5. But that virtues yoke is sweet and light, is manifest many other ways also; but to conclude, if you please, let us look also at the burdens of sin. Let us then bring forward the covetous, the retailers and second-hand dealers in shameless bargains. What now could be a heavier burden than such transactions? how many sorrows, how many anxieties, how many disappointments, how many dangers, how many plots and wars, daily spring up from these gains? how many troubles and disturbances? For as one can never see the sea without waves, so neither such a soul without anxiety, and despondency, and fear, and disturbance; yea, the second overtakes the first, and again others come up, and when these are not yet ceased, others come to a head.
Or wouldest thou see the souls of the revilers, and of the passionate? Why, what is worse than this torture? what, than the wounds they have within? what, than the furnace that is continually burning, and the flame that is never quenched?
Or of the sensual, and of such as cleave unto this present life? Why, what more grievous than this bondage? They live the life of Cain, dwelling in continual trembling and fear at every death that happens; the kinsmen of the dead mourn not so much, as these do for their own end.
What again fuller of turmoil, and more frantic, than such as are puffed up with pride? “For learn,” saith He, “of me, for I am meek and lowly in heart, and ye shall find rest unto your souls.” Because long-suffering is the mother of all good things.
Fear thou not therefore, neither start away from the yoke that lightens thee of all these things, but put thyself under it with all forwardness, and then thou shalt know well the pleasure thereof. For it doth not at all bruise thy neck, but is put on thee for good orders sake only, and to persuade thee to walk seemly, and to lead thee unto the royal road, and to deliver thee from the precipices on either side, and to make thee walk with ease in the narrow way.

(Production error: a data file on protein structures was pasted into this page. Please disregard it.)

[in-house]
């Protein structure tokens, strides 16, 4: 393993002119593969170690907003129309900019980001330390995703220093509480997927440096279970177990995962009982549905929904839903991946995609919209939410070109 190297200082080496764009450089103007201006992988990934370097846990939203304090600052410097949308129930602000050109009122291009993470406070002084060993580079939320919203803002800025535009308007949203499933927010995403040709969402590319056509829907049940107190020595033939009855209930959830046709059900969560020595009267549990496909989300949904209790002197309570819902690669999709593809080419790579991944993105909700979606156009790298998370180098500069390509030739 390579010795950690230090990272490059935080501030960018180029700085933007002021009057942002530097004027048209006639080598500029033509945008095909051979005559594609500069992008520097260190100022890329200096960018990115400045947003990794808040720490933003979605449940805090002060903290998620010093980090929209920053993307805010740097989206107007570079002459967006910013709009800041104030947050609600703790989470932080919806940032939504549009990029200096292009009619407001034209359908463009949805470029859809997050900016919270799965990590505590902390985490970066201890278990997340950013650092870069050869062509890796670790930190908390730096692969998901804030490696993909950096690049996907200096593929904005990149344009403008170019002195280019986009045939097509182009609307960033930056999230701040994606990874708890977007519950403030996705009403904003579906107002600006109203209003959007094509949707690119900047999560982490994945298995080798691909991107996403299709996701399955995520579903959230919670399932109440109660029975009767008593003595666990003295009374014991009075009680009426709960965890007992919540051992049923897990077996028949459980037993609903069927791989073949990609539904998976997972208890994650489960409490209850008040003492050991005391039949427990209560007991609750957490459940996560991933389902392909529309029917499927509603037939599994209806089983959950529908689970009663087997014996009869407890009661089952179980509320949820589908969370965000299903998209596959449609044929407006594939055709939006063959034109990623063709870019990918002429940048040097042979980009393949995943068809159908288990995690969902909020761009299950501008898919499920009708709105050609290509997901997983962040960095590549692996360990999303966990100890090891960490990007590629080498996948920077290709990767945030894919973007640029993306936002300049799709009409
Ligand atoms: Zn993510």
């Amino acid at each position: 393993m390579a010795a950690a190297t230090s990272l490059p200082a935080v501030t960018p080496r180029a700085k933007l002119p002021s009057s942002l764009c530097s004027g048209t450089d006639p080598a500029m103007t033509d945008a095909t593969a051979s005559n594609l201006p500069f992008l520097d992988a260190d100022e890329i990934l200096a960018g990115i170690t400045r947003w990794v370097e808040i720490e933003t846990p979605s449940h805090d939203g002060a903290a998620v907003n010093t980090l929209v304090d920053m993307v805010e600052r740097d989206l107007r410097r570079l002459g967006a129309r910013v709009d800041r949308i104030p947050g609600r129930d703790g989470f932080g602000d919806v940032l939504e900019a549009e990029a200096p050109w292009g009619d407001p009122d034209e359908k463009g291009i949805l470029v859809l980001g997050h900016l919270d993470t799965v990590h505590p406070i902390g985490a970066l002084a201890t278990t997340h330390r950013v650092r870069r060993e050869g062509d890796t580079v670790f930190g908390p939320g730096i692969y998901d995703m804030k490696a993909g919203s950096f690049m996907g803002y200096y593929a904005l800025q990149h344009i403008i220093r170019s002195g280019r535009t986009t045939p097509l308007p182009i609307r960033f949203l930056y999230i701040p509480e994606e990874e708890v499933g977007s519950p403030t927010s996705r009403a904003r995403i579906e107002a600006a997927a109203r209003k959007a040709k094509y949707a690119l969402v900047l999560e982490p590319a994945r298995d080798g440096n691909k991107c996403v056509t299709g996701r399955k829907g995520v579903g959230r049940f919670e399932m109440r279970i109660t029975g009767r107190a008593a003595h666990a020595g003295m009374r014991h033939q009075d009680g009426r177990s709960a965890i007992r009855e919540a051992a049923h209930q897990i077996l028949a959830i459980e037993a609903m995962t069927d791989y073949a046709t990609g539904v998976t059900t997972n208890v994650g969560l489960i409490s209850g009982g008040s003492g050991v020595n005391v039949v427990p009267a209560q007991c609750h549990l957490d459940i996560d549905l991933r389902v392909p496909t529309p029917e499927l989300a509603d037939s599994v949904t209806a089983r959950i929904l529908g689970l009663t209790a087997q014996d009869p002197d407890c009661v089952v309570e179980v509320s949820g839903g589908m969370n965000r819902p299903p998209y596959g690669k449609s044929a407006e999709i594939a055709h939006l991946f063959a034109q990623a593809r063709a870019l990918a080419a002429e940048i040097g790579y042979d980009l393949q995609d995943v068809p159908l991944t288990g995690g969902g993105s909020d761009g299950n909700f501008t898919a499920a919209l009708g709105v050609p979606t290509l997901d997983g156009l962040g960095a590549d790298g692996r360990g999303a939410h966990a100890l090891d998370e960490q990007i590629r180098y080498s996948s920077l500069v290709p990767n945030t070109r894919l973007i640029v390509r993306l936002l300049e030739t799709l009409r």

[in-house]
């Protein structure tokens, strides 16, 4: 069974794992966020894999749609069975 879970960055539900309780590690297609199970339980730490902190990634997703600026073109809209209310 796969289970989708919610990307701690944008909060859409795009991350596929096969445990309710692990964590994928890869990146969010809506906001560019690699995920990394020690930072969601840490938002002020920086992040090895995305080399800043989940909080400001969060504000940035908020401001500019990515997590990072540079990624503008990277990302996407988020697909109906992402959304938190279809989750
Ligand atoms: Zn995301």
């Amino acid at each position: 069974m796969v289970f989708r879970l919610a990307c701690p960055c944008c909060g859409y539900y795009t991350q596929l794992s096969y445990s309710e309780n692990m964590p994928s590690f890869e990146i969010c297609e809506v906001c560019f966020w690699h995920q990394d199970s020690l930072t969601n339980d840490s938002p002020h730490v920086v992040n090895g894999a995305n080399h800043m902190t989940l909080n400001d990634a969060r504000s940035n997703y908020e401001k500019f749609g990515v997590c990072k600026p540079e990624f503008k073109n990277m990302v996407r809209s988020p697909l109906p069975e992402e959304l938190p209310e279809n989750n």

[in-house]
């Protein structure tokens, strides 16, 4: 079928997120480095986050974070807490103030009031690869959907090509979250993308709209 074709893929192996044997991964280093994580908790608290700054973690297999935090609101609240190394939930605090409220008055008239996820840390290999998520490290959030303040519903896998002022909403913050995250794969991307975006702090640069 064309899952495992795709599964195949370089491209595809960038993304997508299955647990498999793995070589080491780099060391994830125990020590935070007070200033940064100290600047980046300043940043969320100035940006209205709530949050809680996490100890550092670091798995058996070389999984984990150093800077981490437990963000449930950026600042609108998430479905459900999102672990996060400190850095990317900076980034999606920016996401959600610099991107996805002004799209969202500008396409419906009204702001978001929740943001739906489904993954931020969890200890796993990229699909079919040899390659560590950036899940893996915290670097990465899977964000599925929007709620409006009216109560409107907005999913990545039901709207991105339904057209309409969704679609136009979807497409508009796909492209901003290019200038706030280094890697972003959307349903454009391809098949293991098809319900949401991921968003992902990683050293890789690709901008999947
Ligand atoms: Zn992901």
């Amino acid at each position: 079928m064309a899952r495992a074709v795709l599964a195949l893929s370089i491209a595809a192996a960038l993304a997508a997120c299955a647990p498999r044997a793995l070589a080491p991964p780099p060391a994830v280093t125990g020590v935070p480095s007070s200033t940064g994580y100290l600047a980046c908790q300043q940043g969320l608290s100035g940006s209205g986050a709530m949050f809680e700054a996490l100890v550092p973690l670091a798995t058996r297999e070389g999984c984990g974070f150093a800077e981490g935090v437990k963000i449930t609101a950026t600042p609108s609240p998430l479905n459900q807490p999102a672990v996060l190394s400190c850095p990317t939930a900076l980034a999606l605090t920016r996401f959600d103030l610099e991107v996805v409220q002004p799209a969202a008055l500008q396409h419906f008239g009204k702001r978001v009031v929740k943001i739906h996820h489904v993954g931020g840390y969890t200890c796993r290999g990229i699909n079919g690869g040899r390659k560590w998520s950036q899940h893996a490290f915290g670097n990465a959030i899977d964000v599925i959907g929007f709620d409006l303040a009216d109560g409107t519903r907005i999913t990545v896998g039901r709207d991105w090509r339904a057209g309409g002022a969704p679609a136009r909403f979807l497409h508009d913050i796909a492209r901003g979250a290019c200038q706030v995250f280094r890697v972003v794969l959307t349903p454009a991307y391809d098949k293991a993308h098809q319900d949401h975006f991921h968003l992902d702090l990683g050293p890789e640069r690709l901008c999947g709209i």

Since then so great are its benefits, so great its security, so great its gladness, let us with all our soul, with all our diligence, draw this yoke; that we may both here “find rest unto our souls,” and attain unto the good things to come, by the grace and love towards man of our Lord Jesus Christ, to whom be glory and might, now and ever, and world without end. Amen.
[A.V., “I thank thee,” so R.V., with margin, “Or, praise.” The Oxford translator gives the exact sense of the Greek verb, but below reverts to the rendering “thank,” in accordance with the explanation of Chrysostom.—R.]245:1607 245:1608 245:1609 245:1610 245:1611 246:1612 246:1613
Rom. vi. 17. [R.V., “that form of teaching whereunto ye were delivered.” The A.V. renders the passage incorrectly: there being no doubt as to the Greek text. The R.V. also brings out the thought which the Homily indicates.—R.]246:1614 246:1615 246:1616
προηγομενον. In the same sense in which Hooker says, “He willeth positively that which Himself worketh; He willeth by permission that which His creatures do.” E. P. v. App. No. 1, p. 714, cf. in Waltons Life, p. 29. “That in God there were two wills, an antecedent and a consequent will; His first will, that all mankind should be saved; His second, that those only should be saved, who lived answerable to that degree of grace which He had offered.”246:1617 246:1618 246:1619 247:1620 247:1621
2 Cor. iv. 4. [“This passage is irrelevant, since it speaks of “the god of this world.”—R.]247:1622 247:1623 247:1624 247:1625 247:1626 247:1627 247:1628 247:1629 247:1630
Tertull. adv. Marc. i. 8. “The Marcionites bring forward a new God, as if we were ashamed of the ancient One.…I hear them talk of a new God, in the old world and in the old age, and under that ancient God, unknown and unheard of.” [Ante-Nicene Fathers, vol. iii. p. 276.] It seems to have been common to all the Oriental sects, to speak of the Supreme God as utterly unknown until the Christian dispensation began.247:1631 247:1632 247:1633 248:1634 248:1635 248:1636 248:1637 248:1638 248:1639 248:1640 248:1641 248:1642 248:1643 249:1644